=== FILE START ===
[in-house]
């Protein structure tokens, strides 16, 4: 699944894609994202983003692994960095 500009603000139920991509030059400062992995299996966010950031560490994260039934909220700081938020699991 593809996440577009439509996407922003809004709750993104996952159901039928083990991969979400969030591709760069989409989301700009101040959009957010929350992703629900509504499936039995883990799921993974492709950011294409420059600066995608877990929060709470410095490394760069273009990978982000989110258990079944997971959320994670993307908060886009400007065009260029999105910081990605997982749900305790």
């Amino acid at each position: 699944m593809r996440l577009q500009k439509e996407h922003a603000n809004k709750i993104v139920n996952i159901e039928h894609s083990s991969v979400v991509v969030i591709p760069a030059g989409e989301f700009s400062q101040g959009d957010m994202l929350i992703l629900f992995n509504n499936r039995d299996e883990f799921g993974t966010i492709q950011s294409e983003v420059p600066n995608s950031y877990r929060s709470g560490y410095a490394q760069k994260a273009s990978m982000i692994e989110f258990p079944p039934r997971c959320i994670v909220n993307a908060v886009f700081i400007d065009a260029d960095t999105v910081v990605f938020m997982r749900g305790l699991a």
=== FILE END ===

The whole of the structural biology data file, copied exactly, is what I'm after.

[in-house]
């Protein structure tokens, strides 16, 4: 699944894609994202983003692994960095 500009603000139920991509030059400062992995299996966010950031560490994260039934909220700081938020699991 593809996440577009439509996407922003809004709750993104996952159901039928083990991969979400969030591709760069989409989301700009101040959009957010929350992703629900509504499936039995883990799921993974492709950011294409420059600066995608877990929060709470410095490394760069273009990978982000989110258990079944997971959320994670993307908060886009400007065009260029999105910081990605997982749900305790």
């Amino acid at each position: 699944m593809r996440l577009q500009k439509e996407h922003a603000n809004k709750i993104v139920n996952i159901e039928h894609s083990s991969v979400v991509v969030i591709p760069a030059g989409e989301f700009s400062q101040g959009d957010m994202l929350i992703l629900f992995n509504n499936r039995d299996e883990f799921g993974t966010i492709q950011s294409e983003v420059p600066n995608s950031y877990r929060s709470g560490y410095a490394q760069k994260a273009s990978m982000i692994e989110f258990p079944p039934r997971c959320i994670v909220n993307a908060v886009f700081i400007d065009a260029d960095t999105v910081v990605f938020m997982r749900g305790l699991a």